Most cases of
hypothyroidism in the United States are caused by
Hashimoto's thyroiditis, which cannot be
Although you cannot prevent hypothyroidism, you can
watch for signs of the disease so it can be treated promptly. Some people who
are at high risk of having hypothyroidism but do not have symptoms can be
tested to see whether they have mild, or subclinical, hypothyroidism.
Expert groups differ in their recommendations for screening:
- The American Thyroid Association recommends
that all adults be tested beginning at age 35 and continuing every 5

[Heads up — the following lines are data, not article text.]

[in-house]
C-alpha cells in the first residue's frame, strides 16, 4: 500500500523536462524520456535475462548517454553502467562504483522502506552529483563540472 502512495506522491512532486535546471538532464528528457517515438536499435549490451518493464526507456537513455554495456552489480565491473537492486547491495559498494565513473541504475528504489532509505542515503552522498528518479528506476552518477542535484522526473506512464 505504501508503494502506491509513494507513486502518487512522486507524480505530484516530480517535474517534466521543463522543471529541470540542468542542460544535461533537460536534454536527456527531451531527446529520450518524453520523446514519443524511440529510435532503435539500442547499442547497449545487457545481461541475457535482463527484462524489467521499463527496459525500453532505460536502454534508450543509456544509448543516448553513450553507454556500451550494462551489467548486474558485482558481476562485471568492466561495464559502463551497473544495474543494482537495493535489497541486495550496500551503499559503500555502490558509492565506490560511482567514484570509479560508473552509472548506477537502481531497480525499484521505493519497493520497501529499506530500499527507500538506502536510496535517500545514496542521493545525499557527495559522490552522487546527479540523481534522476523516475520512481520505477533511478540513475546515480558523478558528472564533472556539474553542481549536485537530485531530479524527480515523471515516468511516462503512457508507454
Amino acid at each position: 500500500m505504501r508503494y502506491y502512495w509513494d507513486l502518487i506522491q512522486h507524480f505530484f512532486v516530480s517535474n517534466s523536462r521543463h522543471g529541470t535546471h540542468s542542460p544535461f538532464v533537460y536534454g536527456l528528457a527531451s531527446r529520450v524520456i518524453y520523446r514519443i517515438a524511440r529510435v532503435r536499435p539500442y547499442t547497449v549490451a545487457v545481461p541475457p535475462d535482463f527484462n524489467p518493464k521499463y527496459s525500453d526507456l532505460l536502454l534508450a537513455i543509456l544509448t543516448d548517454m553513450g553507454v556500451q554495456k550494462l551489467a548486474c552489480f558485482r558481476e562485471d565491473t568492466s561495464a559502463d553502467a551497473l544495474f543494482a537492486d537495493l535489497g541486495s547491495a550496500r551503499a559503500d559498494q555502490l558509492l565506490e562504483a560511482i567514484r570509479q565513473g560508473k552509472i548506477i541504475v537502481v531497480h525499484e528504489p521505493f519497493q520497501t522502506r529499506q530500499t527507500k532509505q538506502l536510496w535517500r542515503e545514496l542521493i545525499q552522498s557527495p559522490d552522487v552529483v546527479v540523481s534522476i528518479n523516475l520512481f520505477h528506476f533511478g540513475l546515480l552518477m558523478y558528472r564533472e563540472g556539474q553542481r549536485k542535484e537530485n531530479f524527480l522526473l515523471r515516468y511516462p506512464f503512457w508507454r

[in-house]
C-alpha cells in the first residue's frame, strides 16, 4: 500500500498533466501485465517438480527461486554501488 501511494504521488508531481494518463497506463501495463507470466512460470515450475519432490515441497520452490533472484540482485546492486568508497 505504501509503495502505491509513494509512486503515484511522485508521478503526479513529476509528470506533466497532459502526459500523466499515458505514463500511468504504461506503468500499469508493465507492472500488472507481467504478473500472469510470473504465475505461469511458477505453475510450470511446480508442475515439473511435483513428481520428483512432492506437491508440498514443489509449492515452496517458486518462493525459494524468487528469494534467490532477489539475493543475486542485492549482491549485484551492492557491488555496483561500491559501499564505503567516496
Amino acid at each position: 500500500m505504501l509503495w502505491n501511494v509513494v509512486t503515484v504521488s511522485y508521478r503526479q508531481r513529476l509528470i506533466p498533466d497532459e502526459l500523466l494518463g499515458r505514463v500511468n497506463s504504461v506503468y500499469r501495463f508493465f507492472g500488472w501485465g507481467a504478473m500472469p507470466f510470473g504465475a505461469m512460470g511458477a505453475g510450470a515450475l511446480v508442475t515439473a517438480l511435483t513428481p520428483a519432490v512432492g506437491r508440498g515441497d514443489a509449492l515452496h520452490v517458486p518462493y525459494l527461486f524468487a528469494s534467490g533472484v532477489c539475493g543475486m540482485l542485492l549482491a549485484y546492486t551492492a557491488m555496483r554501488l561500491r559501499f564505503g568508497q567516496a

years.7 Older adults, especially women older than 60,
those with a
family history of hypothyroidism, and those with
pernicious anemia, and
type 1 diabetes should also be tested, according to
U.S. Preventive Services Task Force makes no
recommendation for or against thyroid screening for people who do not have
symptoms of hypothyroidism. Its statement indicates there is not enough
evidence to support screening.8
panel of experts from several medical specialties recommends against widespread
screening.4 But these health professionals say that if
you are high risk, you may want to be screened. Those at high risk include
women older than age 60 and people who have type 1 diabetes or other
autoimmune diseases.4 Talk to
your doctor about whether you should be screened.
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